We spoke about how we can work together to promote national reconciliation and defuse sectarian tensions among Burma’s diverse ethnic groups. Specifically, I stressed the need to find durable and effective solutions for the terrible violence in Rakhine State: solutions that end discrimination, provide greater security and economic opportunities, protect all citizens, and promote greater tolerance and understanding. Strengthening human rights protections for all of Burma’s people is an essential step to realizing the vision we share for the future of this beautiful country.

The last time I stood here, I made a pledge to the people of Burma: that if we continued to see progress toward reform, the ties between our countries would grow stronger and the United States would continue to do whatever it could to help ensure Burma’s success. Over the last 2 years, I think we’ve made good on that pledge, and I want to reiterate the commitment to match continued reforms with greater support and friendships in the future.

We’re committed to working directly with the people of Burma, not just the Government. So later today I’m looking forward to speaking with representatives of Burma’s civil society groups and with young leaders from Burma and all across Southeast Asia who are working to create greater opportunities for themselves and for future generations. I think these new voices are going to be critical to making sure that reforms are sustainable and meaningful to people across the country and across the region. So, Daw Suu, thank you again for welcoming us here today. We continue to look to you for inspiration as well as resolve, and I know that you will continue to be a fierce advocate on behalf of the people of Burma, a future of democracy, and I know that you will be a strong partner with the United States.

So thank you.

Ms. Aung San Suu Kyi. Now, I think——

President Obama. Questions?

Ms. Aung San Suu Kyi. Who’s going to invite——

President Obama. I’ll go first.

Ms. Aung San Suu Kyi. All right.

President Obama. Christi Parsons [Los Angeles Times].

Q. [Inaudible].

President Obama. Not at all. I want you to keep cool. Don’t move too fast.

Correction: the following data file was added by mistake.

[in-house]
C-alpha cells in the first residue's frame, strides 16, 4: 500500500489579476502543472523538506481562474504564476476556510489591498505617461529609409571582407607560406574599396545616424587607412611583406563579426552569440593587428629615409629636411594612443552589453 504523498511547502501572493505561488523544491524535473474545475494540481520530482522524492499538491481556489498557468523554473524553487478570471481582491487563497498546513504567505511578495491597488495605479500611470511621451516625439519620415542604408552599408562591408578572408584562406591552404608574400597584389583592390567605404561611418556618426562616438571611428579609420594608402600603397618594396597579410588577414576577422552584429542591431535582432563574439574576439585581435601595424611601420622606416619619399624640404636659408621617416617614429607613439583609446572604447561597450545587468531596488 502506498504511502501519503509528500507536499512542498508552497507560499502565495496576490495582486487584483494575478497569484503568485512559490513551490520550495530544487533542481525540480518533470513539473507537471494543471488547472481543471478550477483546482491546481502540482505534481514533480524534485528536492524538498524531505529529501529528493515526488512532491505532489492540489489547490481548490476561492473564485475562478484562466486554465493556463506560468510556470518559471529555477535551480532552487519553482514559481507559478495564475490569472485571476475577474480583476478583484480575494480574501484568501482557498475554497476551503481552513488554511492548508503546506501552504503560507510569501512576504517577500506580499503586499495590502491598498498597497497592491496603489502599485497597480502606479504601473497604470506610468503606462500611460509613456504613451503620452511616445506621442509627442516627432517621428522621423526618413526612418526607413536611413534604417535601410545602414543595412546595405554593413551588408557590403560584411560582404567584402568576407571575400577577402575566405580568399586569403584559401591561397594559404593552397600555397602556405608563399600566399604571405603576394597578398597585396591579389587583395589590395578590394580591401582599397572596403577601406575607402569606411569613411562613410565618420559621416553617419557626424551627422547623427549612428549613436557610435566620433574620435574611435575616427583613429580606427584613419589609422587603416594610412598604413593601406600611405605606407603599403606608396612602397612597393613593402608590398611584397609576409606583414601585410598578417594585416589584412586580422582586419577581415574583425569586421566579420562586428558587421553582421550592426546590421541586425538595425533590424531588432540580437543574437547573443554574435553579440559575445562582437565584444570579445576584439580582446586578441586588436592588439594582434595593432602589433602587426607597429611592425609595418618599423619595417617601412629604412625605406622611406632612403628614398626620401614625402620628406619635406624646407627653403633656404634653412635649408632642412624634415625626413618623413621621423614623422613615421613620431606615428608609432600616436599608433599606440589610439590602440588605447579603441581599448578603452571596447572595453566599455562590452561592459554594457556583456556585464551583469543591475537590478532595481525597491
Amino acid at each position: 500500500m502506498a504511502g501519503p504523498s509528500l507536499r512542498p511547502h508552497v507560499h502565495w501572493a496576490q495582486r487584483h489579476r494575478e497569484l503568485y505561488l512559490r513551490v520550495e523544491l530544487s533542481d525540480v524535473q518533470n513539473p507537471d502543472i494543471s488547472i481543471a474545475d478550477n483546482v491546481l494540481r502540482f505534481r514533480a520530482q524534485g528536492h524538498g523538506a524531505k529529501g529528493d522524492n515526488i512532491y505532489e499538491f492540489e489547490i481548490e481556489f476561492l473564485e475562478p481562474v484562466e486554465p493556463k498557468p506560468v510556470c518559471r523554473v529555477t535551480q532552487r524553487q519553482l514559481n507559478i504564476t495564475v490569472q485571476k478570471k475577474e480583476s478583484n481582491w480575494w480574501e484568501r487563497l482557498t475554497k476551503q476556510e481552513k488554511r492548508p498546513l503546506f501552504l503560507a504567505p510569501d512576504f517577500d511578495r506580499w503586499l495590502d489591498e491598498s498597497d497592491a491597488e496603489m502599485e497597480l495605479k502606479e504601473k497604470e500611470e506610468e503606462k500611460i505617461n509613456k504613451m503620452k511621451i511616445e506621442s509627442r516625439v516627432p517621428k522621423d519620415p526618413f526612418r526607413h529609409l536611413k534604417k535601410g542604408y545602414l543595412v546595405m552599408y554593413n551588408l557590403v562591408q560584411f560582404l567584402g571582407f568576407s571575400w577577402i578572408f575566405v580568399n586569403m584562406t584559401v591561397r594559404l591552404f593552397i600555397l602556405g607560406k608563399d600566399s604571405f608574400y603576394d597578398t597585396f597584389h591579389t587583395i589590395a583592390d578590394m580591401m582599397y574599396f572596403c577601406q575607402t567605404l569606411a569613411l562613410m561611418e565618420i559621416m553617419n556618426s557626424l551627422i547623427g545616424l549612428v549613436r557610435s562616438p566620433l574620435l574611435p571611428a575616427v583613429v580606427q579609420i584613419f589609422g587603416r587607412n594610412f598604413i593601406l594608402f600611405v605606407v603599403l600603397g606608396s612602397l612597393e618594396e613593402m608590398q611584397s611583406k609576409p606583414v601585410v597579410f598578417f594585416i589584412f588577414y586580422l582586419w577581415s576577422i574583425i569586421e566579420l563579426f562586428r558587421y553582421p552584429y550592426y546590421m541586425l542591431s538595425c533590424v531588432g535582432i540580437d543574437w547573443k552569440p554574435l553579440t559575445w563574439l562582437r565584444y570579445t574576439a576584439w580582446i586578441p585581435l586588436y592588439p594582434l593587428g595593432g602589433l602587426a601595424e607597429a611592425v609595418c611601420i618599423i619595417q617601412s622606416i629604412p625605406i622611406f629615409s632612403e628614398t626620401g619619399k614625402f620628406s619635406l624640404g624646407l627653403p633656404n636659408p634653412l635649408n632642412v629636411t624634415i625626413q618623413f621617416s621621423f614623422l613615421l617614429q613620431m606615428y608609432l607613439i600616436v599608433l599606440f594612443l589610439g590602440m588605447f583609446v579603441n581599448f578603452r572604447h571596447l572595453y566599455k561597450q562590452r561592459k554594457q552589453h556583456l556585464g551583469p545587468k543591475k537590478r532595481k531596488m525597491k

Q. [Inaudible].

President Obama. Yes.

Freedom of the Press/China/New York Times Reporter James Risen

Q. [Inaudible]—the question I have—[inaudible]—you have been traveling in countries with long histories of repressing freedom of expression and censorship. And it was interesting yesterday that President Xi seemed to be saying that reporters who have problems have themselves to blame. And so I wonder to what extent you feel a need to contend with these ideas with leaders in this region as you travel. And what do you say to that? And if, by way of example, I might ask you, Attorney General—about the case of James Risen, the journalist who is facing prosecution for not revealing his source in a leak prosecution.

And I just wonder, Attorney General Holder has said that no reporter will go to jail on his watch. I wonder if that’s—is he speaking specifically about this case? And is that your position as well?

And if I may, Daw Aung San Suu Kyi, ask you: How concerned are you about the violence against ethnic minorities and the Rohingya people? And what do you believe is your responsibility to speak out about? Thank you.

President Obama. The issue of press freedom is a constant concern in my interactions with the Chinese Government. It’s an issue that I’ve raised with the President here in Burma. I’m pretty blunt and pretty frank about the fact that societies that repress journalists ultimately oppress people as well and that if you want a society that is free and vibrant and successful, part of that formula is the free flow of information, of ideas, and that requires a free press. That is part of our tradition.

As I explained to President Xi in China, it’s in our DNA. We believe in the primacy of individuals being able to pursue their dreams, endowed with certain inalienable rights. And we believe that when governments censor or control information, that ultimately, that undermines not only the society, but it leads to eventual encroachments on individual rights as well. I can’t comment, Christi, on any particular pending case, as you know—that’s sort of an ironclad rule—or any particular prosecution. I can read back to you what Attorney General Holder has said, which is, no journalist is going to go to jail for doing their job. And I don’t think you’re suggesting that there’s—that the two cases are comparable. But I recognize that in our own society we have to constantly balance the need for certain national security issues to remain secret with journalists pursuing leads wherever they can.

And the good news is, is that we’ve got courts and we’ve got a First Amendment. And we’ve got a whole bunch of tools to ensure that that balance is properly debated and adjudicated.

But I think that when I am traveling, it is important, as the President of the United States, to not just talk about our interests, but also to talk about our values. Sometimes, it has an impact; sometimes, it doesn’t. Although I was impressed that Mark Landler got an answer to his question from President Xi. It might not have been the one he was expecting, but he did end up taking the question. So you just keep on chipping away and seeing if we can make progress.

Q. [Inaudible]

President Obama. Hold on a second, Christi. Don’t try to segue into a second question.

Q. [Inaudible]

Ms. Aung San Suu Kyi. I think I’d better take over, because I’ve got to have my time as well.

President Obama. There you go.